Poland and Germany
The Peace Settlement in the German-Polish Borderlands. By Ian F. D. Morrow, assisted by L. M. Sieveking. (Oxford University Press. 25s.)
THE dispute over Danzig (the most sensitive danger spot in Europe) has recently been before the eyes of the newspaper reading public. It is probable that it will be brought even more forcibly to their notice during the coming winter when, as some say, preparations will be made for the long-expected German movement eastward in the spring. While these prepara- tions are being made many articles and even books may hastily be written on the subject of Danzig and the so-called Polish Corridor. If the writings of the last few years are any prece- dent there will be a great deal of nonsense contained in this output by writers who have only heard the extremes of right and wrong in this complicated and infinitely subtle affair. Anyone who wishes to write reasonably about it, and be guarded against the more obvious errors of fact, cannot do better than to use as a reference book for all he writes this most painstaking and thorough book—the product of years of research, travel and personal investigation by Mr. Morrow and his assistant.
The book confines itself to a study of the really important German-Polish borderlands, that is to say the pre-War Prussian provinces of East and West Prussia, and does not deal with the lesser difficulties of the Southern frontier line. Those difficulties are largely new ones, the product of the War and the peace. Upon the shores of the Baltic, however, and on the Eastern Marches the Germans and the Poles have been fighting for a thousand years for the possession of that desolate and sour country. It is precisely this huge fact, this age of the struggle which is what most writers on the East Prussian and Polish " corridor " problem forget to mention. It is precisely in his understanding and his explana- tion of the historical background (that is so important in the whole affair) that Mr. Morrow is at his best.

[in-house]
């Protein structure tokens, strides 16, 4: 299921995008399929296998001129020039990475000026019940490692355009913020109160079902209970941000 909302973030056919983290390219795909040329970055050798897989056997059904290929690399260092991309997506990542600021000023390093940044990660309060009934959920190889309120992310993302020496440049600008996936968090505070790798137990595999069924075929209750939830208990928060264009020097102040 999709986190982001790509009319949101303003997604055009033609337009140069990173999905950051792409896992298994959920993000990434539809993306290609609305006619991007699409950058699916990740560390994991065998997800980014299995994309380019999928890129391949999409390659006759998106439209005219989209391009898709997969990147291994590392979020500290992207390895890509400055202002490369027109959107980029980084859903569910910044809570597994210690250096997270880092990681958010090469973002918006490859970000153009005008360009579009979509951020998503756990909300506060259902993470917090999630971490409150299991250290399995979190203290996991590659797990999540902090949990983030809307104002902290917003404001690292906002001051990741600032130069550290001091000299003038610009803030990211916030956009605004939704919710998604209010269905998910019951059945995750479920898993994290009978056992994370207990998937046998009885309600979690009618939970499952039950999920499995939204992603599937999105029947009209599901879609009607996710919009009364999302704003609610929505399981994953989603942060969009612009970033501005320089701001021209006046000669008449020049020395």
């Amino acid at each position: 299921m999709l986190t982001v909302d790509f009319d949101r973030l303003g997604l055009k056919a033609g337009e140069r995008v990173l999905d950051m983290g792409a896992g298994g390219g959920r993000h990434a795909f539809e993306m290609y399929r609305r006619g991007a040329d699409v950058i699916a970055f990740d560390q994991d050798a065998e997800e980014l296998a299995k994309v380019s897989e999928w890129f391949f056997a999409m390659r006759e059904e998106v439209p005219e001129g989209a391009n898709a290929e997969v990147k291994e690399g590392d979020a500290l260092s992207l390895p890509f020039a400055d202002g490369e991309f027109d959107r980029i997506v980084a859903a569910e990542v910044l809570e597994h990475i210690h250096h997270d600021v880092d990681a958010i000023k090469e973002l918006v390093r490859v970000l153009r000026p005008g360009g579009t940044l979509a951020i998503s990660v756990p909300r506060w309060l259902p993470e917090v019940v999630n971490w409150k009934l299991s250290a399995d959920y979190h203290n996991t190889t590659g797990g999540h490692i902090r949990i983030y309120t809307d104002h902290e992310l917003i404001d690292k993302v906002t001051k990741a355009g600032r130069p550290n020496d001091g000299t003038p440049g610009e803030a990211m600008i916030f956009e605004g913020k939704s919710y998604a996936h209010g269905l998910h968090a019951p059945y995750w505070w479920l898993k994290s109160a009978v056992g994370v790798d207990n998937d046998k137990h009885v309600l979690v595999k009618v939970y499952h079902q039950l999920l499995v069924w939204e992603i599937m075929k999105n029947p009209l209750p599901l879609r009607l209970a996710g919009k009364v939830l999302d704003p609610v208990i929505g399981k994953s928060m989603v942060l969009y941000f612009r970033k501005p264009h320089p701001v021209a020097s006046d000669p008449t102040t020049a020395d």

In general the Poles make a mistake by referring too much to ancient history to support them : the Germans too easily sweep aside history by saying that in the nineteenth century they changed all that—though it is certainly true that there have not been wanting German professors who have endlessly disputed with Polish pedants the alleged Teutonic or Slavonic race of the original settlers on the Marches in pre-Christian times ! In fact the present arrangement, as Mr. Morrow implies, might not work too badly economically and legally. Both sides are inflamed by history, the Poles by ancient, the Germans by modern. The Germans have made a mistake by insisting too much upon the impracticability of the Polish " corridor," upon the hardships which it inflicts upon the German people. By now, however, the machinery of the arrangement is working not badly. The transit of the corridor between East Prussia and the rest of Germany is easy, rapid, and adequate nearly always for the amount of travellers. The economic difficulties the farms and great estates of East Prussia have suffered recently cannot, as German writers claim, be ascribed to the " corridor." Those difficulties had begun well before the War. In fact, as Mr. Morrow says, " The coming of the World War and Germany's defeat hastened an economic process in East Prussia that had been in operation for generations."